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"The first cyberspace ordination"?
Reflections on the ordination of Ann Elizabeth Markle to the transitional diaconate on 26 June 1999.

by Brian Reid
Anglicans Online News Editor

On Saturday, 26 June 1999, at Trinity Church in Buffalo New York USA, The Right Reverend Michael Garrison, Bishop of Western New York, ordained Ann Elizabeth Markle to the transitional diaconate. In ECUSA, canon law requires that a candidate for the priesthood first be ordained as a deacon; that is what the word "transitional" means.

Every year hundreds of people are ordained in churches all around the world. Anglicans Online is dedicated to identifying and reporting the online parts of the Anglican Communion; an ordination, with its requirement that the bishop lay hands on the ordinand, is about as offline as an event can be. So why are we singling out this ordination to the diaconate of a 47-year-old American woman to be the first ordination reported in Anglicans Online?

Ordinations contribute greatly to the future of the church. Not every new deacon will become an archbishop or presiding bishop, but every presiding bishop was once a new deacon and every archbishop was once a new priest. While canon law is the legal baseline for what our church does and is, the people who make that canon law were educated by clergy, and many of them are clergy. It all starts with an ordination. Every generation runs the risk of being the last generation for any church, and the selection and training of ordinands has a large effect on what the church will be. More than a handful of people have named Ann Markle as an example of where the church might be going, careening along in cyberspace and modern society. Why?

The sermon was preached by The Rev. Susan Keppy, who said "this may well be the first cyberspace ordination. It's certainly the first ordination I've attended that should have had a satellite downlink." What she meant by that comment was that Ann Markle is very well known in some corners of cyberspace, is a prolific user of Internet communication, and comes across with a very well-defined personality in her written style. Ann has mastered the art of being present in the intangible online world. And she probably meant "uplink;" she is probably not the master of the medium that her ordinand is.

I met Ann Markle for the first time at her ordination. I took a picture of her shortly beforehand; I think she's talking to one of her classmates from Yale Divinity School. I knew her well enough to want to attend her ordination because I have read literally thousands of email messages that she has sent over the last several years to the Cyberparish of St Sam, I'm quite certain I know more about her mind and her theology than I do of the two candidates that my own parish has sponsored to seminary in past years. There were perhaps 150 people in the congregation at this ordination, and at least 10% of them were folks who had never seen Ann before but who had gotten to know her online. Quite a crowd of cyberspace friends gathered.

Whether we like it or not, the Internet is having a profound effect on the nature of the Christian church, at least in first-world countries. Increasingly we share knowledge, opinion, and faith with people whose bodies we have never seen. While I am horrified by the very thought of a "cyberspace ordination," whatever that might mean, I am quite comfortable with using internet techniques to spread the word of God, to help people discern a calling to the priesthood, to help people study for the priesthood, and to "gather together" in the sense of Matthew 18:20.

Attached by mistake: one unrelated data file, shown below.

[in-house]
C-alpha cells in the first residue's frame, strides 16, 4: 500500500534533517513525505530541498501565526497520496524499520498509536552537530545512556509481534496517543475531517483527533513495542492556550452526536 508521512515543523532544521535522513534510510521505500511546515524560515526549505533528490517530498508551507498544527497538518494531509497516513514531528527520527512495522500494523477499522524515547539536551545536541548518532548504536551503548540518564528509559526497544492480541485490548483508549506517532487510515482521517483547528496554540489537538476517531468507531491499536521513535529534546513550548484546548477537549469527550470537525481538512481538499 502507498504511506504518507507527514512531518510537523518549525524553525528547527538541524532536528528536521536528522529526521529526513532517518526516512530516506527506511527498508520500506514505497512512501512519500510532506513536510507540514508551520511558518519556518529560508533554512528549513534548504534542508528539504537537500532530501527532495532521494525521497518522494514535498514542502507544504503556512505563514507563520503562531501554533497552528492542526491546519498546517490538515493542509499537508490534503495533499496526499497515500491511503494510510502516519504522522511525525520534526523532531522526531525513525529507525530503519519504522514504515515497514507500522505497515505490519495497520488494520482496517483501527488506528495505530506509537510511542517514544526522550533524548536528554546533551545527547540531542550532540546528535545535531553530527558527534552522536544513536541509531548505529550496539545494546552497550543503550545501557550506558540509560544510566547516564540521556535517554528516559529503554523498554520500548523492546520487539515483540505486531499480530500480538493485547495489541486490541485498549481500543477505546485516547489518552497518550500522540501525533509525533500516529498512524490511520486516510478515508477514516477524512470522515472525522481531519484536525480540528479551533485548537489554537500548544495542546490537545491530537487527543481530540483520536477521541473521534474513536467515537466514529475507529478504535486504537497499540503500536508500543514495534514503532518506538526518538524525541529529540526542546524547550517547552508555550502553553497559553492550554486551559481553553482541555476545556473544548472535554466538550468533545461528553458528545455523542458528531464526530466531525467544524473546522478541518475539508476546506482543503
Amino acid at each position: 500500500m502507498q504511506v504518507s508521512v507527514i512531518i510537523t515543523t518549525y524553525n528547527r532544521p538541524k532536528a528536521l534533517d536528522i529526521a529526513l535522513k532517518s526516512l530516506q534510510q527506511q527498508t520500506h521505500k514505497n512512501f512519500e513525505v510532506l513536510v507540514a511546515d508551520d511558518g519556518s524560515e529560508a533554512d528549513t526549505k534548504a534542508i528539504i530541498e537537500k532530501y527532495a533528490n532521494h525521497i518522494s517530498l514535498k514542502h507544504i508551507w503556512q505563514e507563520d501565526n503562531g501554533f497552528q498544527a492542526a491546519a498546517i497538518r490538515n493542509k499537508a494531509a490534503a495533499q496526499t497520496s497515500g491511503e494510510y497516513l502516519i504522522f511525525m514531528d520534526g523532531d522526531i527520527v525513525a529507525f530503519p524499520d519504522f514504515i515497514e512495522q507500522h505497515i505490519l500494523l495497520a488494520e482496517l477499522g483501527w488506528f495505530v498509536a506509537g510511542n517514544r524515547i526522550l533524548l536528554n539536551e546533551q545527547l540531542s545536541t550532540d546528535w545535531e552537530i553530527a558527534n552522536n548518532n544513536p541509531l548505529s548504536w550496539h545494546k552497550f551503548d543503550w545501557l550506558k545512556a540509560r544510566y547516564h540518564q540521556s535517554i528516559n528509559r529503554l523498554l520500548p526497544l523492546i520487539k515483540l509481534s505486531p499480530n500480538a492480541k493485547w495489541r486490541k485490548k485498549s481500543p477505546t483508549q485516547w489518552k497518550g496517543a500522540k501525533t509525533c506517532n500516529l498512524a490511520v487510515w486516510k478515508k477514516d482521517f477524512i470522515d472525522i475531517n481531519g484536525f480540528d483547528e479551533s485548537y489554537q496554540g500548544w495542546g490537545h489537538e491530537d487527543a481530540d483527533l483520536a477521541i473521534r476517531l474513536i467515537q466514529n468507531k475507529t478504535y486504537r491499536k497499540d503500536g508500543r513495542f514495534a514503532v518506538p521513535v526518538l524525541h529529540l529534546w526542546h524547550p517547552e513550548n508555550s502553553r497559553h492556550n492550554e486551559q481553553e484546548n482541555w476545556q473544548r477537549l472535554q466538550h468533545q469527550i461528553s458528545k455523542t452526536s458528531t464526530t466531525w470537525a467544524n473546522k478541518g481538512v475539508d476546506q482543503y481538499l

Not everyone likes the Ann Markle that they meet online. She is, in that medium, forceful, direct, and aggressive. In person she appears to be no slouch: she won the E. William Muehl Prize in Preaching at her graduation from Yale Divinity School; Yale thinks she will be a good preacher. Perhaps not everyone liked Cotton Mather or Ronald Knox either, but they listened to them.

If you have the opportunity to attend an ordination, you should attend. They are wonderful events. The Holy Spirit is absolutely palpable. If your faith is wavering, an ordination will restore it. Well, since I've only ever been to one, I can't say if they are all like this. I have heard tell that ordinations in England are much less personal and much less emotionally intense than this one was. By the time The Reverend Ann Markle, God's newest servant, called out "Go in peace to love and serve the Lord" at the end of the ceremony, at least 20% of the people present were weeping, including many of the cadre of older priests who had presumably seen it all. The actual ordination moment came just after the singing, in plainsong, of Veni Creator Spiritus. And wouldn't you know it, the Holy Spirit came. The Bishop put his hands on her head and said:

Therefore, Father, through Jesus Christ your Son, give your Holy Spirit to Ann; fill her with grace and power, and make her a deacon in your Church. Make her, O Lord, modest and humble, strong and constant, to observe the discipline of Christ. Let her life and teaching so reflect your commandments, that through her many may come to know you and love you. As your Son came not to be served but to serve, may this deacon share in Christ's service, and come to the unending glory of him who, with you and the Holy Spirit, lives and reigns, one God, for ever and ever.

Even if I had gotten nothing out of the ordination, it was worth driving those 600 miles just to hear Deb Bly sing "Breathe on me, O breath of God." But it shouldn't have been so hot.

Go in peace, to love and serve the lord.

Thanks be to God.

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